1. TTG gneiss and migmatile (>2860 Ma); 2. tonalites and granodiorites (2780-2770 Ma); 3. high-K calkalkaline granites (2720-2700 Ma); 4. granite (2612 Ma); 5. tonalite (2125 Ma); Rio das Velhas Greenstone Belt (ca. 2772 Ma): 6. Nova Lima Group (units 1 to 5 see text for description); 7. Maquiné Group (7a. Palmital Formation; 7b. Casa Forte Formation); 8. Paleoproterozoic units. NOVA LIMA GROUP UNIT 1 - ultramaflc and mafic lava flows and sill of tholeiitic composition, with subordinate komatiitic and felsic volcanic; banded iron-formation, chert, and carbonaceous pelites. UNIT 2 - felsic coherent, fragmental (primary pyroclastics) and proximal, syn-eruptive resedimented volcaniclastics, interlayered and/or tectonically interleaved with chemical-exhalative sediments (banded iron-formations and cherts), with mafic volcanics, carbonaceous pelites and very subordinate komatiites. UNIT 3 - post-eruptive, resedimented volcanogenic graywackes and pelitic layers. UNIT 4 - Interlayered petite and sandstone (turbidiles), epiclastic graywackes, carbonaceous pelites and banded iron formation. UNITS - epiclastic graywackes, sandstones, conglomerate lenses, pelites, and calc-silicate rocks. MAQUINÉ GROUP/ Palmital Formation - pelites, pelitic sandstones and dominatly terrigenous greywackes, conglomerate lenses. Casa Forte Formation · sandstones and polimytic conglomerates.Localities: BH = Belo Horizonte; C = Caet6; PP = Piedade do Paraopeba; SB = Santa Barbara; I = Itabirito; OP = Ouro Preto.

Figure 1 - Geological map of the Rio das Velhas Greenstone Belt, Quadrildtero Ferrifero (modified after Pinto 1996)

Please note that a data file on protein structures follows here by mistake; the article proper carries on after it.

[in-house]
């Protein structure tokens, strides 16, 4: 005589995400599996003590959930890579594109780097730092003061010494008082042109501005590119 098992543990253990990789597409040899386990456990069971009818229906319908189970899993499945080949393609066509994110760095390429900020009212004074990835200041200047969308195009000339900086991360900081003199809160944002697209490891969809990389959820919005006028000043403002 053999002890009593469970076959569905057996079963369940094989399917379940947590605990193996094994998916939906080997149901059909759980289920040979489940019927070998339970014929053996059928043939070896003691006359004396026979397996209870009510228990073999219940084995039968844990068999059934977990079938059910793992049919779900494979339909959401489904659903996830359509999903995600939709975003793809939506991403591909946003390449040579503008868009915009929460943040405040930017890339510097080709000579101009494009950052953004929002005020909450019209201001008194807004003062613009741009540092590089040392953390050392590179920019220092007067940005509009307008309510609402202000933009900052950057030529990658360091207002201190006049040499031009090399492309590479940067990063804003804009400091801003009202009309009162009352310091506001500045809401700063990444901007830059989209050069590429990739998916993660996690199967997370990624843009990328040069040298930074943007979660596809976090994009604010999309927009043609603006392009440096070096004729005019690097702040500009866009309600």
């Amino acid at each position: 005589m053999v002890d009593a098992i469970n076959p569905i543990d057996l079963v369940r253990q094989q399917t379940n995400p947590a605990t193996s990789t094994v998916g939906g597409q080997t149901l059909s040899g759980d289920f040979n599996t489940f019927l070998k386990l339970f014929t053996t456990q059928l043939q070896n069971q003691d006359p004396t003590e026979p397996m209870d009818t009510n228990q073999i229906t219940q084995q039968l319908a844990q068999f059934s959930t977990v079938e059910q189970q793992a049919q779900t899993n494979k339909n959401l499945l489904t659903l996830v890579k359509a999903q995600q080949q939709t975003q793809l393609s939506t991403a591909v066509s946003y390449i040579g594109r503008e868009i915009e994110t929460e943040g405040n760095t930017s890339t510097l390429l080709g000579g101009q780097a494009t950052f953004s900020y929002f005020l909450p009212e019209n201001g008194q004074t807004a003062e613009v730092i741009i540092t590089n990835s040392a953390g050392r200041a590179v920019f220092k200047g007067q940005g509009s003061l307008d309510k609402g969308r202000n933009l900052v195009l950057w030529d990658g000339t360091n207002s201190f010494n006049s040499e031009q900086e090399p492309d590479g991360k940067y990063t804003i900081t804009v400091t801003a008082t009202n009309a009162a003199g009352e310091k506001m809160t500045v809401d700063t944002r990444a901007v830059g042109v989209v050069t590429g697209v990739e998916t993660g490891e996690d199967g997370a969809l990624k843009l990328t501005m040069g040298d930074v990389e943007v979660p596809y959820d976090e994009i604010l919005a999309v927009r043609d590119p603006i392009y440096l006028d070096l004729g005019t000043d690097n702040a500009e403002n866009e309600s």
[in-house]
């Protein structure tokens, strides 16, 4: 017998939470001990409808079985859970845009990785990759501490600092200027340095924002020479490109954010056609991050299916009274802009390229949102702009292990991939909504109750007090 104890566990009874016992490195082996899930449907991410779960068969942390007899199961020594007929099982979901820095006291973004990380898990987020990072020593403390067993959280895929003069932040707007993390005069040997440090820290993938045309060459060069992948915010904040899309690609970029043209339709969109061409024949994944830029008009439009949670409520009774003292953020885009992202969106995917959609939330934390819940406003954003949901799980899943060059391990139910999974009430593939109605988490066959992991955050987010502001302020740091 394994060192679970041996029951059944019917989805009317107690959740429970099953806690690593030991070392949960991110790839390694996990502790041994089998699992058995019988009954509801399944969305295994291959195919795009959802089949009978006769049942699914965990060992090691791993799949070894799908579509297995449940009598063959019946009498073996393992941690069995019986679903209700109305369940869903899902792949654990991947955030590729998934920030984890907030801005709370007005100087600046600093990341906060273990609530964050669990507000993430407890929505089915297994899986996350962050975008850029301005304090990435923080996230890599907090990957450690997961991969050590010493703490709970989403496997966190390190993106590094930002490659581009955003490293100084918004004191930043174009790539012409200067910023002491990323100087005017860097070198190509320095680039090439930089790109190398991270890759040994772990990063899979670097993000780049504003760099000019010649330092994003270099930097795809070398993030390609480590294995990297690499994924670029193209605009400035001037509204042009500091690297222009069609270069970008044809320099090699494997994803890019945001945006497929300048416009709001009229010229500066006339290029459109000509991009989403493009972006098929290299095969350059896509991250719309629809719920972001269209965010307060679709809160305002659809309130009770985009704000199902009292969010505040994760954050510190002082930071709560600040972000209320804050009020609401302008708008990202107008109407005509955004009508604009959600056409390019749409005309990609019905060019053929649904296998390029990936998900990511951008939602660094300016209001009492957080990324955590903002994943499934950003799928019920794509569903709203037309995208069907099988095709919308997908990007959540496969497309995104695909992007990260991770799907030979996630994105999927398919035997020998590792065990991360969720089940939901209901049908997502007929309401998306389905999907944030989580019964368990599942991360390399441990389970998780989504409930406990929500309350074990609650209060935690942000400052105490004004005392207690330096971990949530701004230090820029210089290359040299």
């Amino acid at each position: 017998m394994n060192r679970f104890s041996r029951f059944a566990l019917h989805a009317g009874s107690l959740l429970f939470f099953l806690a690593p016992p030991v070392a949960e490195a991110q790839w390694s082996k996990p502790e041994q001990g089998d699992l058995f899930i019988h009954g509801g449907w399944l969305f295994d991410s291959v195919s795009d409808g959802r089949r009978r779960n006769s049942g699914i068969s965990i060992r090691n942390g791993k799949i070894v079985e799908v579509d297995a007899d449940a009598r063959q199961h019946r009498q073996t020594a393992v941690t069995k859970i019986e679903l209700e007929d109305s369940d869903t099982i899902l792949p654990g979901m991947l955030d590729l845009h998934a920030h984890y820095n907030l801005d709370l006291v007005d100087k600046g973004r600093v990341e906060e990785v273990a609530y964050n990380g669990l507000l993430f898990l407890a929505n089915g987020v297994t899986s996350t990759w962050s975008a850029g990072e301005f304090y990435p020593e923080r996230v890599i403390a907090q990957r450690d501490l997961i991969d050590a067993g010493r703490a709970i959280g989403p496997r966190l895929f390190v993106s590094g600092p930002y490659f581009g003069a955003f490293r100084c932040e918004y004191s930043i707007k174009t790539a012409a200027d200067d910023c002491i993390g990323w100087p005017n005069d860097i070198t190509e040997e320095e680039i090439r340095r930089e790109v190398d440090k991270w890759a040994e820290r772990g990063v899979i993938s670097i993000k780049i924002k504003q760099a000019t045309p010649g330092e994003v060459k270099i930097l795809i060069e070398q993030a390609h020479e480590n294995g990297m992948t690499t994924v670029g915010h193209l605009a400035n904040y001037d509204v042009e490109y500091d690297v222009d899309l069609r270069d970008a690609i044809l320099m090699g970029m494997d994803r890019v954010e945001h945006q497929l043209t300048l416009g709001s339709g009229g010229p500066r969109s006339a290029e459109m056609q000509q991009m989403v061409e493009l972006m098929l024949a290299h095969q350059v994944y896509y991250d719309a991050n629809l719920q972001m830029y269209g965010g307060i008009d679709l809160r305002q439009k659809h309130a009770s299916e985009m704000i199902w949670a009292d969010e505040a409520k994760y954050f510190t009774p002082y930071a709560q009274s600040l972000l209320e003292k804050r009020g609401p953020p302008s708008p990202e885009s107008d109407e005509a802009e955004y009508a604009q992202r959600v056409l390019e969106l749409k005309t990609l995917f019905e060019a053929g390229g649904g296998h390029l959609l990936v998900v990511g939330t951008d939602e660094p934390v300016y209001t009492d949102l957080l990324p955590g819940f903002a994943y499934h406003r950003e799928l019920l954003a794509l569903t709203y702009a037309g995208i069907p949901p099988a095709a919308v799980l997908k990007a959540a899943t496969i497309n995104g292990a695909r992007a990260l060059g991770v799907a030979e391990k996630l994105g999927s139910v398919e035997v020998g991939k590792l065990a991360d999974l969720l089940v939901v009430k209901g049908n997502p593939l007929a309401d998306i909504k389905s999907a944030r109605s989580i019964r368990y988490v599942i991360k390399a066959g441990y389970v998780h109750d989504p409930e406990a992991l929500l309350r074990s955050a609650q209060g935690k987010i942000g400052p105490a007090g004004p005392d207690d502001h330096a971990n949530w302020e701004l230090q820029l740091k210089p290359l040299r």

Fragmental facies (syn-eruptive, resedimented association) The fragmental facies is also essentially composed of

plagioclase (albite-oligoclase), K-feldspar and quartz crystals. The plagioclase is euhedral, normally zoned and complexly twinned. Altered amphibole is the main accessory mineral, and apatite, titanite and zircon are minor phases. Preserved volcanic features include corroded and fragmental plagioclase, and bipyramidal quartz crystal clasts, the latter locally displaying corrosion gulfs.

1 - Serviço Geológico do Brasil-CPRM, Av Brasil 1731, 30140-002, Belo Horizonte, Minas Gerais, Brazil, [email protected] 2 - Institute de Geociências, Universidade Federal de Minas Gerais, Belo Horizonte, Minas Gerais, Brazil.

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turbiditic currents in a distal position in relation to the eruptive centers. They form greywacke-mudstone couplets and are classified as posteruptive, resedimented "tuffaceous mudstones" and "tuffaceous sandstones" (McPhie et al. 1993). CHEMISTRY OF THE RVGB FELSIC VOLCANISM Major and trace elements The association has (Table 1) high silica, alumina and Na2O contents (> 70%, >15% and up to 7.4%, respectively). The Sr contents are high and variable (average 780 ppm). The association also displays a LILE-depleted chemical signature, with low Rb (20-58 ppm), Y (<21 ppm) and HREE contents, and high La contents, high Sr/Y (>40) and La/Y (>20) ratios. The data shown in Table 1 show no important differences of major, trace and REE compositions between volcanic lithoclasts (Analysis 3, Table 1) and their surrounding massive-textured matrix (Analysis 4, Table 1). More importantly, despite the resedimentation processes and the discrete low greenschist facies overprinting, the chemical classification based on the Zr/TiO2 diagram (Winchester & Floyd 1977) coincides with the microscopically-determined, dominantly dacitic composition (Fig. 2). Similar behavior and chemical